The Changing Channel
For Partners, Where Are the Microsoft Alternatives?
Microsoft partners looking to diversify their practices might have a hard time finding viable alternatives. And no, Google isn't one.
- By Howard M. Cohen
- June 11, 2014
I'm often amused and amazed by channel partners who say things such as, "I hate Microsoft." That's kind of like saying, "I hate Earth." Microsoft, like the planet, is just too big an entity to hate or love in its entirety.
Also, like Earth, Microsoft is just too diverse for such polar feelings. You may dislike some of its policies, some of its products, some of its programs, even some of its people, but with as many of each as Microsoft has, there just has to be something in there that you're going to like.
This point might be what's driving a lot of misunderstanding and much of the consternation that always swirls around the newly self-proclaimed "Devices & Services" company. When Microsoft made that announcement, there were hundreds of thousands of companies that had bet their farms on Microsoft staying a software company. Oh, well.
Viable Alternatives: It's Not About Microsoft, It's About You
Whenever I talk with channel partners that proclaim a wholesale disdain for Microsoft, I immediately ask what they feel the viable alternative is. Most immediately respond, "Google." It's probably true that in most minds Google is the latest in the long line of contenders to knock Microsoft out of the top spot. But Google isn't the right answer; it's a trick question.
For the same reason it's impossible to hate Microsoft in its entirety, it's almost impossible to replace the company as a partner. You really have to ask what the viable alternatives are in plural, and which are relevant to you in particular, and to the core of your practice.
Your viable alternatives will identify themselves over the next year or two. Certainly, Google fits in here with new PCs introduced this year running Chrome OS and Android. Apple might yet wake up from its long sleep and introduce an iNotToyPad. Beyond the desktop OS, the devices themselves will continue to change. Nokia becoming Microsoft Mobile will probably mean nothing much.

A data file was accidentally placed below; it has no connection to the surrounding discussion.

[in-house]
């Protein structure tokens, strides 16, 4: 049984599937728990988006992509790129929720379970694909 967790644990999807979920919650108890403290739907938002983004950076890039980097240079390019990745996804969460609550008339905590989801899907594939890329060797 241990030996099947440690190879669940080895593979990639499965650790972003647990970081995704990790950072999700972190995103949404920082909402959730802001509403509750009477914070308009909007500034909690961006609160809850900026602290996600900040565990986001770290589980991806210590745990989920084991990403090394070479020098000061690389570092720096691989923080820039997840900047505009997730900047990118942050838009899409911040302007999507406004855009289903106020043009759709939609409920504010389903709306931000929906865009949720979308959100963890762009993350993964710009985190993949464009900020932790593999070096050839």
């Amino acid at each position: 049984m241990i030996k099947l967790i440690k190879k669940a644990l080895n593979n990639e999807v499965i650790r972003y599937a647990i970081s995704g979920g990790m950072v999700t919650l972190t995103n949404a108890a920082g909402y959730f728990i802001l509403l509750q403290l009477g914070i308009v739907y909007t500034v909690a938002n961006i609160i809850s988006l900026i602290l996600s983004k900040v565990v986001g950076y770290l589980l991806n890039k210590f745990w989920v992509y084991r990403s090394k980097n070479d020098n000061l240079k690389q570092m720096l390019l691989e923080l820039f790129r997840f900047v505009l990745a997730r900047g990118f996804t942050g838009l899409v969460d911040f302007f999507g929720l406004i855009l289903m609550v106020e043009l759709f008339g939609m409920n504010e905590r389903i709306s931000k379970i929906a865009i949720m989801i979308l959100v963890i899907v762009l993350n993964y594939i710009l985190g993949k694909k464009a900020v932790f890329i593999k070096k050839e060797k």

Network integrators or network engineers began to emerge in 1984 with the introduction of the 3Station and 3Server from 3Com. Windows Server still enjoys preeminence in large segments of this market. Microsoft Azure will erode much of this, and you might find Amazon and Google to be viable alternative contenders in this space.
Those who specialize in storage have never really had to contend with Microsoft much, and several have introduced network-attached storage (NAS) solutions that don't really require the presence of a network OS, so even Windows Server is iced out of that equation.
ERP, CRM and Other Applications
While you'll likely be hard-pressed to find anyone who claims Microsoft has any applications that are the top choice in their categories, the viable alternatives in this space are the usual suspects, including SAP, Oracle and Salesforce.com.
Productivity, Communication & Collaboration Core
While it can still be said that there are currently no viable alternatives that are "better" than the Microsoft Office suite, Microsoft has chosen to take this battle to the cloud. Most of you already realize that the image of one big all-powerful cloud where all services come from is a fantasy. There are many "little clouds" that we in the industry simply call "datacenters." Surprise, surprise -- the delivery of valuable services is moving back to professionally operated datacenters, and we can become the channel that connects those services to customers.
In the cloud, the list of viable alternatives is currently seemingly endless. Let's watch together as consolidation, attrition and acquisition change that, and we find the true viable alternative providers of the devices -- and especially the services -- that will drive the future of interpersonal communication and collaboration.
More Columns by Howard M. Cohen:
Howard M. Cohen is a consultant to IT vendors and channel partner companies and a board member of the U.S. chapter of the IAMCP. Reach him at [email protected].